Field notes, cyanotypes, sound recording, frottage, virtual simulations—the history of observing and documenting nature through creative practice involves manifold methodologies using the senses, specialized instruments, and speculation. Most recently, human behavior–individually and as a global species–is causing radical change to natural systems. This demands an equally radical shift in the way we observe and document nature, and a rethinking of how we might circulate newfound knowledge to inform the conversation and instigate change.
This studio class is structured around a range of form-finding and form-making workshops to record the natural world (from historical analog processes such as anthotypes to evolving uses of digital algorithms). In addition, students will develop their own unique methodologies for observing and generating radical records. Applying transdisciplinary practices of observation to instigate new ways of seeing and documenting nature, we will build an archive of unconventional records.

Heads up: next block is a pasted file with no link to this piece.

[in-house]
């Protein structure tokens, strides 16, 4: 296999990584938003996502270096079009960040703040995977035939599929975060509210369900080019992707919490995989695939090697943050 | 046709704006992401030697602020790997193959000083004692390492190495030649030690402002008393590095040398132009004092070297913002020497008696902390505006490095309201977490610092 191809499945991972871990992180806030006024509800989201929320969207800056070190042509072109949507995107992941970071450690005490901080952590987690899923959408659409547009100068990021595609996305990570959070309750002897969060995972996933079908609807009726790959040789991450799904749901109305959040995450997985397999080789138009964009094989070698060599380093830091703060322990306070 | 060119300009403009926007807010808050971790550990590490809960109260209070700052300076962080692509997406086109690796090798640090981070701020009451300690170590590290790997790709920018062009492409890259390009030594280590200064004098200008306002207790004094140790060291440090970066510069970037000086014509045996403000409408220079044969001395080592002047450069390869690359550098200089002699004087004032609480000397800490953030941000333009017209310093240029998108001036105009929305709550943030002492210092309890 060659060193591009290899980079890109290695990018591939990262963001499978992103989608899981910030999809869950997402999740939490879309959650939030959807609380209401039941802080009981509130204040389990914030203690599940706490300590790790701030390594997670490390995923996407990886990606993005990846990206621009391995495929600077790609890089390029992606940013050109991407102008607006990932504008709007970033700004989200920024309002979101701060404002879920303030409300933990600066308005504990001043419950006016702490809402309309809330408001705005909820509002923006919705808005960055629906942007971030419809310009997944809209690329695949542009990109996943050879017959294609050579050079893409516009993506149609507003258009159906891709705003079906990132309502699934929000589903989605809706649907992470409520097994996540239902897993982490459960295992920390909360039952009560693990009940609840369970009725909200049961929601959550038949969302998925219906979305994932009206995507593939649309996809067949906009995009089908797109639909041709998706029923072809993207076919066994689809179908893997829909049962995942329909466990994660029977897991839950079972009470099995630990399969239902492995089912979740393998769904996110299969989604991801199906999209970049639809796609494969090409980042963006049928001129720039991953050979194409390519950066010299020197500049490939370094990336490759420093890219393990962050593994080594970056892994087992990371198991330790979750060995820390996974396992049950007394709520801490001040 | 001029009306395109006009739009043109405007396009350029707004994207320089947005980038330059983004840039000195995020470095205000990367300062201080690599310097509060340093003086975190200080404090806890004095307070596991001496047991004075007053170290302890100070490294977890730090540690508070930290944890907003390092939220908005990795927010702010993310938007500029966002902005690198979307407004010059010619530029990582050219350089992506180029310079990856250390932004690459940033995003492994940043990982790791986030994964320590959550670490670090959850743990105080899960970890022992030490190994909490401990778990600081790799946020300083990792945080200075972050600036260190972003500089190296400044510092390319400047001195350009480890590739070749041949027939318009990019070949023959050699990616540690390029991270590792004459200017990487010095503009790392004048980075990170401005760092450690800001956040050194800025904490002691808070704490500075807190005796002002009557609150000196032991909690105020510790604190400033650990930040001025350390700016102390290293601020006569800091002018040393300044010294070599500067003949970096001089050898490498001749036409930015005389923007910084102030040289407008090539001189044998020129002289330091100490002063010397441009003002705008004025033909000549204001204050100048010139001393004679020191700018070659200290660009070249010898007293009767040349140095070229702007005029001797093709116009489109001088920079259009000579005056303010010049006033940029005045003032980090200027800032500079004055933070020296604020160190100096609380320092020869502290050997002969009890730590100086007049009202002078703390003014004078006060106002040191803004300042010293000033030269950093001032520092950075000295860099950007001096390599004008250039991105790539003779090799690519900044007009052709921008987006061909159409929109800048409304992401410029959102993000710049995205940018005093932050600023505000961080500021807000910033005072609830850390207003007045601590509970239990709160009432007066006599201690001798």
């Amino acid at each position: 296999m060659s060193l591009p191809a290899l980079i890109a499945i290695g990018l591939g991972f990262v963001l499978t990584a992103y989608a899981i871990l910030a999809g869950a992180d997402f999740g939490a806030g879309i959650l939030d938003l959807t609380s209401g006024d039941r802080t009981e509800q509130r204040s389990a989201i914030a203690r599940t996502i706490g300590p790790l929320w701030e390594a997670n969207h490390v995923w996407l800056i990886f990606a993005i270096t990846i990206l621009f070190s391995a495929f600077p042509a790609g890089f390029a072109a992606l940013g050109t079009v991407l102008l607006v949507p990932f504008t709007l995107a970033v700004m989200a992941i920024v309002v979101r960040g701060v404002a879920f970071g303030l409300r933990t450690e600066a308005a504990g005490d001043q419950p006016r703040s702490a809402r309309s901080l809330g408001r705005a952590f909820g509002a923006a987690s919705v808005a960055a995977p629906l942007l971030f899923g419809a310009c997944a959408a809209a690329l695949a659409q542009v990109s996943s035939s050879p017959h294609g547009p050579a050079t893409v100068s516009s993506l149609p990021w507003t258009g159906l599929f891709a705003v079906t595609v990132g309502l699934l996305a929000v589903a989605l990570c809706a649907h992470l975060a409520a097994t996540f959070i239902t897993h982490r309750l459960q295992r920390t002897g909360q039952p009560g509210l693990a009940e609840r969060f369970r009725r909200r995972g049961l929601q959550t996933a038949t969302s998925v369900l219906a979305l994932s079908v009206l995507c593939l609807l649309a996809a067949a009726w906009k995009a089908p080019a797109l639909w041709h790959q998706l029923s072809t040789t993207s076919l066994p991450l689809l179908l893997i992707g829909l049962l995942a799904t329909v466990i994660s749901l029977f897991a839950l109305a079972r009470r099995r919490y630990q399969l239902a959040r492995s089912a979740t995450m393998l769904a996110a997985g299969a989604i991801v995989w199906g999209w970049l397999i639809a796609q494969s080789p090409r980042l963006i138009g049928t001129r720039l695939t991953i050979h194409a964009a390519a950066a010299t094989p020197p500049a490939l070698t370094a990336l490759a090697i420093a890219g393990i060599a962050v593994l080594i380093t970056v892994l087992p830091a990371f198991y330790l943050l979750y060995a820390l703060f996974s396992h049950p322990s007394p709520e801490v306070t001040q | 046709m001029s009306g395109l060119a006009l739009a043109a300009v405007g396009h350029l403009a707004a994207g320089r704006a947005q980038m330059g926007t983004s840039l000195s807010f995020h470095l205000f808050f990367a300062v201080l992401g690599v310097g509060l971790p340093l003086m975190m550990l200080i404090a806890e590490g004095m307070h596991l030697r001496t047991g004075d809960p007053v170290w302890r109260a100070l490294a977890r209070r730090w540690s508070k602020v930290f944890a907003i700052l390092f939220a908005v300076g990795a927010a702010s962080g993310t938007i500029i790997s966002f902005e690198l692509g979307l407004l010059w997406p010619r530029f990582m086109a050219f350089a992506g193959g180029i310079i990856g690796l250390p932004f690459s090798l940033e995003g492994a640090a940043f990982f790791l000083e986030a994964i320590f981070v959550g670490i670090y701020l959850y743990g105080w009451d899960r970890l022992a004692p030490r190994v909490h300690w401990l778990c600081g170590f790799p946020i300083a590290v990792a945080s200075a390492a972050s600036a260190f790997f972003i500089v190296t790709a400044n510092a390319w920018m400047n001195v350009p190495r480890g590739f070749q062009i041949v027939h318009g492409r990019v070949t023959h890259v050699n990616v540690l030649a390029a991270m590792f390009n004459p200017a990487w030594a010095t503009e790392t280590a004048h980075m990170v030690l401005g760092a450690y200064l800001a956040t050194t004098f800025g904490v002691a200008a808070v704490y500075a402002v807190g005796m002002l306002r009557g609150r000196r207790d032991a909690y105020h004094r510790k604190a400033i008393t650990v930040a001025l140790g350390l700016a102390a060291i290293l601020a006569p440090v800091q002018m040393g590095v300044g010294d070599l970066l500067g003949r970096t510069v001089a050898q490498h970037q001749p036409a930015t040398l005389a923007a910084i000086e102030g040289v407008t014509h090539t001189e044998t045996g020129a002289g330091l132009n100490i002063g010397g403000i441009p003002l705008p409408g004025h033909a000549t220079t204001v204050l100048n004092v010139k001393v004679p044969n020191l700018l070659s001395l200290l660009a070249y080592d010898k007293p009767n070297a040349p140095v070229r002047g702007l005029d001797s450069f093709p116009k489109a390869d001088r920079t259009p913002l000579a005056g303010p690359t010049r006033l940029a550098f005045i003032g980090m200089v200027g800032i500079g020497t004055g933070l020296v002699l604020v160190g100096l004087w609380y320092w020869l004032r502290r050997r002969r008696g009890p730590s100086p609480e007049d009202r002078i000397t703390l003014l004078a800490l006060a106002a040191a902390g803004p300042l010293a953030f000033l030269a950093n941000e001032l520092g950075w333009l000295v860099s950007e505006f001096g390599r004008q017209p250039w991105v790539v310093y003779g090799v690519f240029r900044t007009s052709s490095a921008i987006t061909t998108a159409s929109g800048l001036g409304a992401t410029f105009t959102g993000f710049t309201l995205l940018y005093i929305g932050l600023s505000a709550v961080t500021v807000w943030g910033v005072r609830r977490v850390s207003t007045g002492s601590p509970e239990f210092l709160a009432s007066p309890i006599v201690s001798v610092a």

These growing collections of individual observations will become resources for collaborative critical inquiry to respond to current socio-political issues and remake the ecological imaginary. Is a record radical when it is visually disruptive, or when it manifests an aspect of nature previously unseen or ignored? Is it radical when it introduces a new method of seeing into our visual vocabulary, or contradicts an existing idea of the natural world? Or is a record radical when it refuses existing modes of publishing and circulation? Students will use their recordings to further their individual research questions and circulate their resulting archives in a format of their choice ranging from publications on screen or paper to performances and installations.
UTNS 5143 Critical Studio
Selena Kimball & Pascal Glissmann
The New School Course Catalog